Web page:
Vanderbilt Law Review

First Page



Much is being made this year in education law circles and elsewhere about the fiftieth anniversary of Brown v. Board of Education.' The Brown decision has certainly left an indelible mark on schools and other institutions in the United States. But last year the thirtieth anniversary of another major Supreme Court opinion passed largely without comment, despite the fact that it may be the most significant decision regarding public schools since Brown. In 1973, the U.S. Supreme Court, in San Antonio Independent School District v. Rodriguez, concluded that education was not a fundamental right and that disparities in school funding among school districts do not violate the federal constitution. The Court's decision in Rodriguez effectively closed the door on plaintiffs who wished to use the federal Constitution and the federal courts as a vehicle for achieving greater equity in school funding. Yet Justice Marshall, in his dissenting opinion in Rodriguez, noted that "nothing in the Court's decision today should inhibit further review of state educational funding schemes under state constitutional provisions.'

Battles over school funding have been waged on many fronts nationwide including efforts to influence public opinion and attempts to pass federal and state legislation. When these efforts fail to provide adequate remedies, funding equity advocates turn to litigation. Following Justice Marshall's cue, plaintiffs looked to state courts and state constitutions for school funding remedies.

The litigation that followed the Supreme Court of California's landmark school funding equity decision in Serrano v. Priest has touched every state to some degree, with most states experiencing full scale legal challenges to their systems of funding public schools. To date, the highest courts in thirty-six states have issued opinions on the merits of funding litigation suits, with nineteen courts upholding state funding systems and seventeen declaring the systems unconstitutional." Some states have experienced protracted serial litigation that has extended for decades. Litigation has been filed and is still pending in many more states.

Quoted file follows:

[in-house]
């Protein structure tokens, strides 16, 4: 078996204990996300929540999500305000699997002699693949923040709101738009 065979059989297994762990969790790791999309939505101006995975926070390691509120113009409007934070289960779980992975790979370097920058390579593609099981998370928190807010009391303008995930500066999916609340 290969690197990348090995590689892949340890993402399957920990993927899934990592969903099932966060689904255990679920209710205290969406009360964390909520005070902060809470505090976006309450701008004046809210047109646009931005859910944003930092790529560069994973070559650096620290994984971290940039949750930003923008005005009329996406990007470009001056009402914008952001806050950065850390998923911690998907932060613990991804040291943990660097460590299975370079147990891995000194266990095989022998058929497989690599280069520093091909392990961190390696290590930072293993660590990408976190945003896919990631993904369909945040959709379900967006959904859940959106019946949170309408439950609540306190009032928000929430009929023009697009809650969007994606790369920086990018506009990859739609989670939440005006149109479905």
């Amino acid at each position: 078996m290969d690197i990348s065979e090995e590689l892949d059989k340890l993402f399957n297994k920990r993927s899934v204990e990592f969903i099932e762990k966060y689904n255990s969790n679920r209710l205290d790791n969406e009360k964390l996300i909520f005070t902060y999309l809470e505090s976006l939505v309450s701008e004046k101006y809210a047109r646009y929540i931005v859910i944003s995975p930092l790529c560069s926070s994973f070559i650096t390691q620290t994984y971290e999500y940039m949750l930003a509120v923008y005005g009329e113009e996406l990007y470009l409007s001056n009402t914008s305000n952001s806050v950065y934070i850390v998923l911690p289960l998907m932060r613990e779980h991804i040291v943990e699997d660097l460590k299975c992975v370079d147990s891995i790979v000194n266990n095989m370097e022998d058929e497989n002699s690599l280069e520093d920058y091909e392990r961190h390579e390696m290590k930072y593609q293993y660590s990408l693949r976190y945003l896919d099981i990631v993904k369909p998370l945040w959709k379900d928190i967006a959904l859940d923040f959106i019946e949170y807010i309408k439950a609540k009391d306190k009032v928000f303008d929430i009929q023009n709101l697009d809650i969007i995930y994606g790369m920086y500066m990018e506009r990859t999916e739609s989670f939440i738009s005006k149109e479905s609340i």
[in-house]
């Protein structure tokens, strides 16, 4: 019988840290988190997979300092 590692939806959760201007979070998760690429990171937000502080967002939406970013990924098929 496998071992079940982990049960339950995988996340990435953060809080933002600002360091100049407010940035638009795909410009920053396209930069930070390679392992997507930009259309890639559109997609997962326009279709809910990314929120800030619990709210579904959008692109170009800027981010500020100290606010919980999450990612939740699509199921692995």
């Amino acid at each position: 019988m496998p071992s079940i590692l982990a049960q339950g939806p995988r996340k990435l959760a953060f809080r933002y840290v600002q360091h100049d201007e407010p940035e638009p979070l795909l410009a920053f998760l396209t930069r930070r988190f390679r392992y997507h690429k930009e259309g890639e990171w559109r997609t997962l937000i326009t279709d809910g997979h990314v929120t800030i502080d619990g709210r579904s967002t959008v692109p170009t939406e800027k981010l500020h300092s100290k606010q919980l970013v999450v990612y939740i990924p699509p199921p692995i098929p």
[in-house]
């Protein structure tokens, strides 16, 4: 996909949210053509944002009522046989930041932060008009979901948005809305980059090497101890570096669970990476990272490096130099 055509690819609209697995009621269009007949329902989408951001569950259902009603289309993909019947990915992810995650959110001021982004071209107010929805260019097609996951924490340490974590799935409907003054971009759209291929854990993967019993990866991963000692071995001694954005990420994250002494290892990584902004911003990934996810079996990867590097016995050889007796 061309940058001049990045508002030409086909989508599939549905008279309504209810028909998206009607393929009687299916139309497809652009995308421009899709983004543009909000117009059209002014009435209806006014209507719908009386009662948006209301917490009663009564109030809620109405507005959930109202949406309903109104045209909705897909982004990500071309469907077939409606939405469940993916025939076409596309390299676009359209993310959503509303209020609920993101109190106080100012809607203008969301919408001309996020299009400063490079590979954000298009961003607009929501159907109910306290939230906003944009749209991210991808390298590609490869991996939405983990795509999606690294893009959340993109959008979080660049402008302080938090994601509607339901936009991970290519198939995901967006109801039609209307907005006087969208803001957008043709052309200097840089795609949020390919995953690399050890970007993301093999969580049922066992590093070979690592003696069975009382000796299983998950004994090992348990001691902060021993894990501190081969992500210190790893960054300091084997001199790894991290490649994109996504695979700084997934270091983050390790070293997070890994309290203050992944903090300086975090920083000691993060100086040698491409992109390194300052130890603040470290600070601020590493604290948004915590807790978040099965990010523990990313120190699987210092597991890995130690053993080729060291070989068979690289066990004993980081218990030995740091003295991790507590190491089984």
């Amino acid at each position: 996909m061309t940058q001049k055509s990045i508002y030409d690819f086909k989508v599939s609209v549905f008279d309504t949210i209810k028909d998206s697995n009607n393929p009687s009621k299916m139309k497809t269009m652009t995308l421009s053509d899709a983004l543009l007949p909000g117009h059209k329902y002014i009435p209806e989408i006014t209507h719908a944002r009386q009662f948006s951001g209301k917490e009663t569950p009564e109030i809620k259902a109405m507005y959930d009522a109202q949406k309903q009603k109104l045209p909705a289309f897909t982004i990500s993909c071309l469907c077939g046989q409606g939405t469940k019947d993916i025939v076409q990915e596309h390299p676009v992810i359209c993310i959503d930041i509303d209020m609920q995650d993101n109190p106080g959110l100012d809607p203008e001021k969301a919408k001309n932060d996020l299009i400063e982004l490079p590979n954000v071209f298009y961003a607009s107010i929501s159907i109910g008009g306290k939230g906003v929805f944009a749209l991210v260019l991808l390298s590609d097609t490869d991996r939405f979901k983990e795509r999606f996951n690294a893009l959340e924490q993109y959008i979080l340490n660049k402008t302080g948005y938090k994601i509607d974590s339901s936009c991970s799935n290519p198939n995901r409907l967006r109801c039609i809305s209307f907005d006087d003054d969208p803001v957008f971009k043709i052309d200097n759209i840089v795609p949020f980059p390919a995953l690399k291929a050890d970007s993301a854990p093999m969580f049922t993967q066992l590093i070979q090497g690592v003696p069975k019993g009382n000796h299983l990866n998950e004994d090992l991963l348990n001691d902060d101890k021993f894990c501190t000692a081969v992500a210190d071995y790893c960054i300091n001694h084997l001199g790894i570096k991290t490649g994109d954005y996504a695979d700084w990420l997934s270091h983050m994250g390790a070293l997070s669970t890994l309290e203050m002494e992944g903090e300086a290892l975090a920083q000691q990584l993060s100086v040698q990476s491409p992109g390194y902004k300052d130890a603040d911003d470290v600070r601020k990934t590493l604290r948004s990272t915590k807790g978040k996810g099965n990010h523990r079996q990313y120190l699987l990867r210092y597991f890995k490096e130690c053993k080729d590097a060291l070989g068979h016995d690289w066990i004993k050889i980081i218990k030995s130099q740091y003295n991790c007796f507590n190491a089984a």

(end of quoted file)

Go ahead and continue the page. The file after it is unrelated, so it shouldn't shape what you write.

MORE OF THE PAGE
This Article examines how the landscape of school funding litigation has changed over the three decades since Serrano and Rodriguez. The first part of the Article sets forth the history of school funding litigation since, Serrano and Rodriguez and unravels the legal theories that have driven the school financing cases, explaining past dispositions and pointing out likely future trends. At first blush it would appear that the attorneys seeking social change through greater equity in school funding are litigating similar issues in each state. Yet judges have approached these matters from different directions with results that vary significantly from state to state and from case to case. Plaintiffs have unveiled a number of legal theories based on a state constitution's equal protection clause or education clause. As the litigation has evolved over time, issues of equity in funding have given way to increased attention to funding adequacy and, more recently, accountability.

The second part of this Article examines the role of the courts in school funding litigation and analyzes the extent to which judges in these cases have become involved in matters that are traditionally left to the legislature and local control. School funding litigation raises some knotty issues when a court mandates specific remedies for funding inequities and expressly outlines what will constitute an adequate education under the relevant state's constitution. Some state courts have also been willing to "set the table" for funding plaintiffs, while other state courts have been more hesitant, deferring to the political process to resolve the funding inequities. This section will also explore the political issues that arise in school funding cases in which state judges, in contrast to federal judges, are subject to direct public opinion and majoritarian pressures - including popular elections, review by the electorate, and recall votes.